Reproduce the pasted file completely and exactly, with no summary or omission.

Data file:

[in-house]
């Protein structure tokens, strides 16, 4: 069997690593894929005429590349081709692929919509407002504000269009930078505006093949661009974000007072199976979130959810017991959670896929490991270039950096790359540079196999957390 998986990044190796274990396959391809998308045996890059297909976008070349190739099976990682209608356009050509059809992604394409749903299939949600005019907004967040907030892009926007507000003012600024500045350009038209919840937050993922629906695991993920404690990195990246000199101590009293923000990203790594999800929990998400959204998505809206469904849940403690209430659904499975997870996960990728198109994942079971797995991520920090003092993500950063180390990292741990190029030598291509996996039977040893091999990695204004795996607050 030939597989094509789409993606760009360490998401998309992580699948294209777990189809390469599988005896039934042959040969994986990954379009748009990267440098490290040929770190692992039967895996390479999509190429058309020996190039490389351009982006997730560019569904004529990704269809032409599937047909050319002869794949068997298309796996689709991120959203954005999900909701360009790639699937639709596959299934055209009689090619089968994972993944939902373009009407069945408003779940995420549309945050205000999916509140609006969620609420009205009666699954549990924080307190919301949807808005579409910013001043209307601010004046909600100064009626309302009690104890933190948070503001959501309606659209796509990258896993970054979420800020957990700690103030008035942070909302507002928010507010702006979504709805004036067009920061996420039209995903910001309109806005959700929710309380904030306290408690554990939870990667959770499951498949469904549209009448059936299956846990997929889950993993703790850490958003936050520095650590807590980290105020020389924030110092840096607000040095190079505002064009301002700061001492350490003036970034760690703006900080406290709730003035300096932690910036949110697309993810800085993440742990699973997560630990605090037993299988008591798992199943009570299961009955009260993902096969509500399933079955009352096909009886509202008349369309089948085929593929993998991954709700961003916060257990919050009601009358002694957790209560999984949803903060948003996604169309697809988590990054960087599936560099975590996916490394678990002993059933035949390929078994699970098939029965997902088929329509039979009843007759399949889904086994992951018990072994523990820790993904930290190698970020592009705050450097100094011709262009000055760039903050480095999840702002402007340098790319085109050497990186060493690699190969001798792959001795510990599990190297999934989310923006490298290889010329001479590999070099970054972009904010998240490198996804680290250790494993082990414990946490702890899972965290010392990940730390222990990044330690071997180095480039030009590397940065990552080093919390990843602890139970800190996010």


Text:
[in-house]
């Protein structure tokens, strides 16, 4: 069997690593894929005429590349081709692929919509407002504000269009930078505006093949661009974000007072199976979130959810017991959670896929490991270039950096790359540079196999957390 998986990044190796274990396959391809998308045996890059297909976008070349190739099976990682209608356009050509059809992604394409749903299939949600005019907004967040907030892009926007507000003012600024500045350009038209919840937050993922629906695991993920404690990195990246000199101590009293923000990203790594999800929990998400959204998505809206469904849940403690209430659904499975997870996960990728198109994942079971797995991520920090003092993500950063180390990292741990190029030598291509996996039977040893091999990695204004795996607050 030939597989094509789409993606760009360490998401998309992580699948294209777990189809390469599988005896039934042959040969994986990954379009748009990267440098490290040929770190692992039967895996390479999509190429058309020996190039490389351009982006997730560019569904004529990704269809032409599937047909050319002869794949068997298309796996689709991120959203954005999900909701360009790639699937639709596959299934055209009689090619089968994972993944939902373009009407069945408003779940995420549309945050205000999916509140609006969620609420009205009666699954549990924080307190919301949807808005579409910013001043209307601010004046909600100064009626309302009690104890933190948070503001959501309606659209796509990258896993970054979420800020957990700690103030008035942070909302507002928010507010702006979504709805004036067009920061996420039209995903910001309109806005959700929710309380904030306290408690554990939870990667959770499951498949469904549209009448059936299956846990997929889950993993703790850490958003936050520095650590807590980290105020020389924030110092840096607000040095190079505002064009301002700061001492350490003036970034760690703006900080406290709730003035300096932690910036949110697309993810800085993440742990699973997560630990605090037993299988008591798992199943009570299961009955009260993902096969509500399933079955009352096909009886509202008349369309089948085929593929993998991954709700961003916060257990919050009601009358002694957790209560999984949803903060948003996604169309697809988590990054960087599936560099975590996916490394678990002993059933035949390929078994699970098939029965997902088929329509039979009843007759399949889904086994992951018990072994523990820790993904930290190698970020592009705050450097100094011709262009000055760039903050480095999840702002402007340098790319085109050497990186060493690699190969001798792959001795510990599990190297999934989310923006490298290889010329001479590999070099970054972009904010998240490198996804680290250790494993082990414990946490702890899972965290010392990940730390222990990044330690071997180095480039030009590397940065990552080093919390990843602890139970800190996010």